7. Meander through Central Park.
Central Park serves as the idyllic backdrop for harried New Yorkers. The urban park, between the Upper West Side and Upper East Side, is so massive that it’s easy to forget you’re in a densely-packed urban center. It’s impossible to see everything the park has to offer in just one visit, but some highlights include the Central Park Zoo, the Great Lawn, the carousel, and Kerbs Boathouse. Biking, carriage rides, and picnics are popular activities.
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8. See a Broadway show and Times Square.
A Broadway show doesn’t have to break the bank, thanks to apps like TodayTix and day-of discounted tickets at TDF’s TKTS booths in Times Square, Lincoln Center, downtown Brooklyn, and the South Street Seaport (note that you won’t score tickets to big-name shows, like “Hamilton”, at a discount). Seeing a show also provides an ideal opportunity to check out the lights and shops of nearby Times Square. Pro tip: Visit Times Square after dark to truly appreciate the sea of neon lights.
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9. Visit the Strand Bookstore.
The Strand is a family-owned independent bookstore with more than 18 miles of new, used, and rare books on its shelves. The always-buzzing multi-story shop is a favorite among New Yorkers for literary events with famous and less well-known authors. Plus, there’s a cute kids’ section and lots of New York City art and fun souvenirs for sale. The tote bags make excellent gifts.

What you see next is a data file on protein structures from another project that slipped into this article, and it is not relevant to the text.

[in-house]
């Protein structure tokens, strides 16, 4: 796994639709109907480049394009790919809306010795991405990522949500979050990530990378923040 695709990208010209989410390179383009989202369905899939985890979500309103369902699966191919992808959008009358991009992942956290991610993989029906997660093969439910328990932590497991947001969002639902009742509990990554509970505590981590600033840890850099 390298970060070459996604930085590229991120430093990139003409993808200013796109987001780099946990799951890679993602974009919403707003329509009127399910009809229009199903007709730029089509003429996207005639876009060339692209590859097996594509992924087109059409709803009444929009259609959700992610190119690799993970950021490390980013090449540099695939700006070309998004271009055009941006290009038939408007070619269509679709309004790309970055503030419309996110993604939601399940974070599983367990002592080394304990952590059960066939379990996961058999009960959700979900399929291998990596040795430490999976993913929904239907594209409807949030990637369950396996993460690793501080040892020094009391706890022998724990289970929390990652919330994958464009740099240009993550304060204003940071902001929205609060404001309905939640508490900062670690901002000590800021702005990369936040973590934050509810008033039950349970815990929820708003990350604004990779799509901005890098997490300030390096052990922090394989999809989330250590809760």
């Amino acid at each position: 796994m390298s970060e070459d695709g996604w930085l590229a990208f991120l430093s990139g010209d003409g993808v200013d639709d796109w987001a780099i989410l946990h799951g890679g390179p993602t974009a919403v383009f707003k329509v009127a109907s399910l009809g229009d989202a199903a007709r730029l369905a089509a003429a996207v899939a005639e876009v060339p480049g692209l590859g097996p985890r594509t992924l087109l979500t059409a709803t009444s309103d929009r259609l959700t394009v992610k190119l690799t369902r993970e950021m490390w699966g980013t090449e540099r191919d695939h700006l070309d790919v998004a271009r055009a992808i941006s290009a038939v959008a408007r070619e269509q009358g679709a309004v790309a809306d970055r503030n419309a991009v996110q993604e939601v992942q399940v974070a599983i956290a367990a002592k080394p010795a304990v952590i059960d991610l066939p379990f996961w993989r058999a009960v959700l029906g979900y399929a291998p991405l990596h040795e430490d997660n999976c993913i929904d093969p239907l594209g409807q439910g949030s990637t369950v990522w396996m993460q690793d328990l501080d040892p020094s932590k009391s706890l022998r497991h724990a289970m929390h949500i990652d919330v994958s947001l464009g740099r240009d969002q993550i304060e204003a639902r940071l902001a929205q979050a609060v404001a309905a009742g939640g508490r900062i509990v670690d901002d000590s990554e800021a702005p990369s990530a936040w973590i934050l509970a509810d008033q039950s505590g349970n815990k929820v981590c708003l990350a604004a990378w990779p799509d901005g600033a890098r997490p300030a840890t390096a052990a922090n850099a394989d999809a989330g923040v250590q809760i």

10. Ride the Staten Island Ferry.
A free ride on the Staten Island Ferry is a picturesque and budget-friendly way to take in views of the Statue of Liberty and Brooklyn Bridge. The ferry service operates 24/7, 365 days a year, but tourists should avoid peak rush hour times, when the boat is filled with hordes of New Yorkers who depend on the ferry to get to and from work. The boat runs between St. George Ferry Terminal in Staten Island and the Whitehall Ferry Terminal (also known as South Ferry) in Manhattan. There’s a snack bar onboard that sells beer and food.
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11. Visit the Statue of Liberty.
Cruising past the Statue of Liberty really isn’t the same as stepping foot on Liberty Island — but reservations are required. There are three types of ticket available: Grounds Only, Pedestal Ticket, and Crown Ticket. If you want to go all the way up to the crown, plan ahead as tickets book up months in advance. Ferries depart from Battery Park, and it’s a pleasant boat ride over to the island. Once there, depending on your ticket, you’ll either be able to walk around the scenic island and take pictures of the statue, or go inside. There are walking tours, a souvenir shop, and a restaurant.
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12. Take a dip in Rockaway Beach.
Most NYC tourists don’t think of the city as a beach destination, but the Rockaways in Queens provide a fun and unexpected way to experience New York. Known as “The People’s Beach,” Jacob Riis Beach is a popular spot for overheated locals and tourists all summer long. The boardwalk offers trendy dining outlets from Manhattan and Brooklyn, with everything from frozen sangria to fried clams to ice cream. You can rent bikes and paddleboards, and take surf lessons on the mile-long stretch between Beach 149th and Beach 169th Streets.